On Monday, the Garda Armed Support Unit visited our school to show us their patrol car and to display the range of equipment it contains.
They turned on the sirens and showed us their protective clothing, taser guns, handguns, pepper spray and hand cuffs. They described each piece of equipment and what it is used for. It was fascinating!
We had great fun learning about the Armed Support Unit. Check out the pictures of our exciting day!
Last week, Sharon Cameron from Mayo County Council visited us and spoke to us about renewable and non-renewable sources of energy.
She gave us lots of helpful tips and ideas about saving energy in our school, to helps us in achieving our second Green Flag, which is based on the theme of Energy.
We are very excited to be involved in the Green Schools programme and are working hard towards achieving our second Green Flag.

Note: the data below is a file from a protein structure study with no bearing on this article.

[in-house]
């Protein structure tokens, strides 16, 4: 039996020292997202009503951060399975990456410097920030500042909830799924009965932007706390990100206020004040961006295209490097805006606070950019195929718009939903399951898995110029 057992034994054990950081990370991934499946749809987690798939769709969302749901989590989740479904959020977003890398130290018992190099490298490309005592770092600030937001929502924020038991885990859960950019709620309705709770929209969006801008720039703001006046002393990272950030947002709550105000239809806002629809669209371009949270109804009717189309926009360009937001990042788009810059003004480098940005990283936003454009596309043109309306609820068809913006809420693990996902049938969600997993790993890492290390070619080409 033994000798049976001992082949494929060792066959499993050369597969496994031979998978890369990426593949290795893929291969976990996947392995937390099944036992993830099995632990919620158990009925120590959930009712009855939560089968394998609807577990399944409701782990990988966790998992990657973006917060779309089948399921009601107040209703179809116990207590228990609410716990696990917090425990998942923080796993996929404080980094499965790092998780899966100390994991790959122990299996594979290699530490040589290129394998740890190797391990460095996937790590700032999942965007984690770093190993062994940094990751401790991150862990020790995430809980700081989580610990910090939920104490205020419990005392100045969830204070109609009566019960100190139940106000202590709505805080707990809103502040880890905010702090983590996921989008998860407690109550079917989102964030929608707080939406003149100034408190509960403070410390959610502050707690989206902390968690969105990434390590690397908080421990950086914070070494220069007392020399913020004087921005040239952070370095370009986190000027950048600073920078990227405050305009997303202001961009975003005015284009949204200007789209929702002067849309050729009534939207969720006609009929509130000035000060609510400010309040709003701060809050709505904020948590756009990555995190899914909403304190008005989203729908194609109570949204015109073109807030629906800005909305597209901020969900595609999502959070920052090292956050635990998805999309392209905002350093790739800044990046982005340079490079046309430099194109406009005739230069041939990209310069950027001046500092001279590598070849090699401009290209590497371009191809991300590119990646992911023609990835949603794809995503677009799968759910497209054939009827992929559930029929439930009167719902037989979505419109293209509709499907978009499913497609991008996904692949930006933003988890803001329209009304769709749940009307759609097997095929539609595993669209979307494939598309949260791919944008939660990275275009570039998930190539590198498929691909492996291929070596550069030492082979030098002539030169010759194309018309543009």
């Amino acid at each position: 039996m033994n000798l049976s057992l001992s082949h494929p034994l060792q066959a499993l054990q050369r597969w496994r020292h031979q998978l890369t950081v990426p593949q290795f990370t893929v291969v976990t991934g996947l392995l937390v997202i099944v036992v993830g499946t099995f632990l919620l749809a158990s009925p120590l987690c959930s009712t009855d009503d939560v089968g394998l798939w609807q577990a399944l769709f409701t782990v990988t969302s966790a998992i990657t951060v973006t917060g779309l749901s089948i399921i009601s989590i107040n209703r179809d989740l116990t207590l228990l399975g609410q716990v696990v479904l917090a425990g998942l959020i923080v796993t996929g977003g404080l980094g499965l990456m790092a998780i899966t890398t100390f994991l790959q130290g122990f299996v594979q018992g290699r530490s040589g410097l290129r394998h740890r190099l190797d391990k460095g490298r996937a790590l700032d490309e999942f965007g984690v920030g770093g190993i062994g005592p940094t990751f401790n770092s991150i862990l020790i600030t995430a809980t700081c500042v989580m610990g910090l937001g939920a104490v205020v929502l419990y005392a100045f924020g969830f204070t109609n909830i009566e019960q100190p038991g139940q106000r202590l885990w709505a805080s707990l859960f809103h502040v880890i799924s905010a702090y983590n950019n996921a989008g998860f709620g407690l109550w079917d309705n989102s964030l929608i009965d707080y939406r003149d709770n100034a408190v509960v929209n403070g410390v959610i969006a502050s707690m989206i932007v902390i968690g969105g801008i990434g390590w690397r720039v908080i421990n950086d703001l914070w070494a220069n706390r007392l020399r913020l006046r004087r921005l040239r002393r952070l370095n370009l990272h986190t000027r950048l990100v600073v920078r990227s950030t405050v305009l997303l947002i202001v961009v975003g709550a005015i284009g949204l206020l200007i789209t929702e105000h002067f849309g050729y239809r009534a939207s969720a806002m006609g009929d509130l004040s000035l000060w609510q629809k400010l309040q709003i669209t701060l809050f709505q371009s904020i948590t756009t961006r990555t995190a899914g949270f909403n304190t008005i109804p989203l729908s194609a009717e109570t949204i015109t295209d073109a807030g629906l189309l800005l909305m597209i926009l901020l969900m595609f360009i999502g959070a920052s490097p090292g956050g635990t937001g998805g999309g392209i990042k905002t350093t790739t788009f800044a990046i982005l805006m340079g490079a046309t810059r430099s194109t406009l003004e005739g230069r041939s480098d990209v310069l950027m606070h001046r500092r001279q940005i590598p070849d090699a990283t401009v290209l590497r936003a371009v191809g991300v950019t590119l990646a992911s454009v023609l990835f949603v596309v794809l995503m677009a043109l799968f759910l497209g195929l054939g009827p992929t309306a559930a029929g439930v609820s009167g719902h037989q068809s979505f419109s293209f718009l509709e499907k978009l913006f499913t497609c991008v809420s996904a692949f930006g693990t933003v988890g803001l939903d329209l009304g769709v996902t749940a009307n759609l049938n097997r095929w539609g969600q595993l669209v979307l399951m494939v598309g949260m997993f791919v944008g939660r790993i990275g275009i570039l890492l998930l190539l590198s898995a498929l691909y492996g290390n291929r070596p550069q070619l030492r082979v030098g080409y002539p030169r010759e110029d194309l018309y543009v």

Check out our pictures!
Fr. Crosby visited us and taught us about the different colours that the priest wears to celebrate each of the liturgical seasons.
We learned that:
Fr. Crosby also taught us about the Brídóg and St. Brigid’s girdle.
We learned that the Brídóg is a doll made from straw, that was used to represent St. Brigid.
On the evening before St. Brigid’s feast day, she was welcomed into people’s houses in the form of Brídóg, in the hope that the saint would give a blessing to the family, ensuring good health and a good harvest.
St. Brigid’s girdle is an arch made from straw with a cross in the middle and signifies that God is always around us.
Have a look at our lovely crosses which we made to celebrate the feast of St. Brigid.
Thanks to all who brought in the rushes.
Did you know!?
According to tradition, a St. Brigid’s cross is normally hung by the entrance of a house to protect the house from fire and evil.
A new cross is made each year on St. Brigid’s Day and the old cross is burned to keep fire from the house.
The making of a St. Brigid’s cross is a ritual which signifies the beginning of early spring, which occurs on the 1st of February.